A C-SIS officer who is among a group of whistleblowers raising allegations of sexual assault and harassment in the B-C office of Canada’s spy agency says she hopes their actions can lead to change. The officer says she and her colleagues want to light a match to change what she calls a “dark and disturbing place” where they say they suffered abuse at the hands of senior colleagues. Her comments come after Prime Minister Justin Trudeau called their allegations “devastating,” saying everyone should feel protected at work no matter how secretive their duties. The woman says she and her colleagues hope Trudeau’s words aren’t “lip service” and will lead to change at C-SIS.
Politicians left BC’s legislature on Thursday after passing a series of housing-focused laws that opposition parties say won’t change the province’s status as one of the most unaffordable jurisdictions in North America. Housing dominated the political agenda with the next provincial election less than one year away and about three months until the New Democrat government tables its pre-election budget. Earlier this week, Finance Minister Katrine Conroy signaled she will post a multibillion-dollar deficit budget that forecasts economic growth below one per cent. Highlights during the seven-week sitting included four NDP housing-related bills, sharp concerns about the government’s safe drug supply and decriminalization initiatives, demands for carbon tax relief and the presence of BC’s Conservatives, who now hold two seats in the 87-seat legislature.
The lawyer for a man accused of killing a BC teen in a Burnaby park six years ago is expected to finish his closing arguments today. Ibrahim Ali pleaded not guilty to first-degree murder in April. The Crown says the evidence shows Ali dragged the girl into a wooded area, sexually assaulted her, then killed her. But Ali’s lawyer has told the jury that the charge against his client hadn’t been proven and their verdict should be about facts, not emotions.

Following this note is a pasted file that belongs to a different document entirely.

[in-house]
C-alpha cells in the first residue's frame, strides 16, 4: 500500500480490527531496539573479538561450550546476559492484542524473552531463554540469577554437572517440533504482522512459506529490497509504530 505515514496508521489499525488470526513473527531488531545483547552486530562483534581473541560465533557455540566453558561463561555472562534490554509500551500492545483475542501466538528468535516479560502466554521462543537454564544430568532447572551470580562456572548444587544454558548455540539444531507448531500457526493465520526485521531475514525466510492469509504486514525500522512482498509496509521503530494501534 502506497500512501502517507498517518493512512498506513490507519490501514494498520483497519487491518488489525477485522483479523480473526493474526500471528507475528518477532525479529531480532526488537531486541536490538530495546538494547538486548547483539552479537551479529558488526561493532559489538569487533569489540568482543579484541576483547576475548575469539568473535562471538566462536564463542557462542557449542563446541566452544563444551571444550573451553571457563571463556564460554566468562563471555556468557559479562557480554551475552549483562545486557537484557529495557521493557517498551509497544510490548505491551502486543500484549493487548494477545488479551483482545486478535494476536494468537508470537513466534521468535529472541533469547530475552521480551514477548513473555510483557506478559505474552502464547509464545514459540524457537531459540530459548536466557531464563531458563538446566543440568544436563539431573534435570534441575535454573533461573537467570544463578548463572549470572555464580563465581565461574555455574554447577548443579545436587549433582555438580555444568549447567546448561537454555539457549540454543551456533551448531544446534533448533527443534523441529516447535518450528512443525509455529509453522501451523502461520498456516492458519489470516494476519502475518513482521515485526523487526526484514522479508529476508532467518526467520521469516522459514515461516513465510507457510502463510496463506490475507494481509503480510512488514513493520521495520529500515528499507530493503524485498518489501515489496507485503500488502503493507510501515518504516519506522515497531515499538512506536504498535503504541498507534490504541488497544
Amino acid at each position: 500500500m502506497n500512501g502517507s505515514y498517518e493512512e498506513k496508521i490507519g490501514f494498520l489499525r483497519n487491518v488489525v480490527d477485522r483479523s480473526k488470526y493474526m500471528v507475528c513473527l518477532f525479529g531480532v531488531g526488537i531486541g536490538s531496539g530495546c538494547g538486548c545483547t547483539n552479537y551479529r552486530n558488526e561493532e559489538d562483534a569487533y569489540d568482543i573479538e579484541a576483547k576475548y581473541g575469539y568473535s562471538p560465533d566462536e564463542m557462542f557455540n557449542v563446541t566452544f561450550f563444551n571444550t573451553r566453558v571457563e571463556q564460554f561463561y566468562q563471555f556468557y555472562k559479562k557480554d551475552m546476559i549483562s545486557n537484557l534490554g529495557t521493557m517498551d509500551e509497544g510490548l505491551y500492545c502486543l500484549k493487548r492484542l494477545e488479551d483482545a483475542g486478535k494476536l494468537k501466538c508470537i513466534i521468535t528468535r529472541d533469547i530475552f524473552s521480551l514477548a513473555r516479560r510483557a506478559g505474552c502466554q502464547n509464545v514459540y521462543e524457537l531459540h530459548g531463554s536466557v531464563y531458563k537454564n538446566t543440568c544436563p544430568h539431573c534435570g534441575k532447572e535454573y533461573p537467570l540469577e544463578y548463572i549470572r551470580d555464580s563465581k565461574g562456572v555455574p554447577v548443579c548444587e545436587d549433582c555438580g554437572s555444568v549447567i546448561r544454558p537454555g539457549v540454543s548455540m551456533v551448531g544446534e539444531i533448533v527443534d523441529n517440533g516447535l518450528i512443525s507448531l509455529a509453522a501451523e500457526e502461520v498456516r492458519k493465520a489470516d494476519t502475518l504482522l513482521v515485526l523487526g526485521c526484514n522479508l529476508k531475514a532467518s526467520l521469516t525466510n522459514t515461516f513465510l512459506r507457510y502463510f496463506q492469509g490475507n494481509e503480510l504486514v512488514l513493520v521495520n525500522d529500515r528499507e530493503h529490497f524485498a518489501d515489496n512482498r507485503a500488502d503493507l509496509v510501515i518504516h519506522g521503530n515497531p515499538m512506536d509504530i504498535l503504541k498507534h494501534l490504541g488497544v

Mounties in Burnaby say they’re investigating reports of shots being fired on a busy street in the city on Thursday. Police say they located a truck riddled with bullet holes when they arrived, but there were no injuries reported following the shooting. RCMP says they’re also investigating whether a vehicle found burning in the city is linked to the shooting. They say the incident appears to have been targeted.
A BC marine scientist says noise in the ocean is the most pervasive, unregulated pollutant. Kieran Cox, a researcher out of Simon Fraser University, says a study commissioned by the Department of National Defence on the noise of weapons can help as Canada prepares a national ocean noise strategy. Cox says the noise under the water can affect everything from small invertebrates to big cetaceans. The national ocean noise strategy was slated to be released in 2023, but Fisheries and Oceans Canada says delays caused by the pandemic mean it won’t be released until the end of this fiscal year.
The BC government says it’s launching a pilot project to support the restaurant industry. The province says it’s putting 380-thousand dollars into a two-year pilot project to help with recruiting and retaining more workers. It says it is partnering with the Chefs’ Table Society of BC, which will evaluate participating restaurants “to inform future program opportunities.” Selina Robinson, minister of post-secondary education and future skills, says the restaurant industry has been struggling since the pandemic and she is hoping the pilot project will help workers grow and thrive in the industry.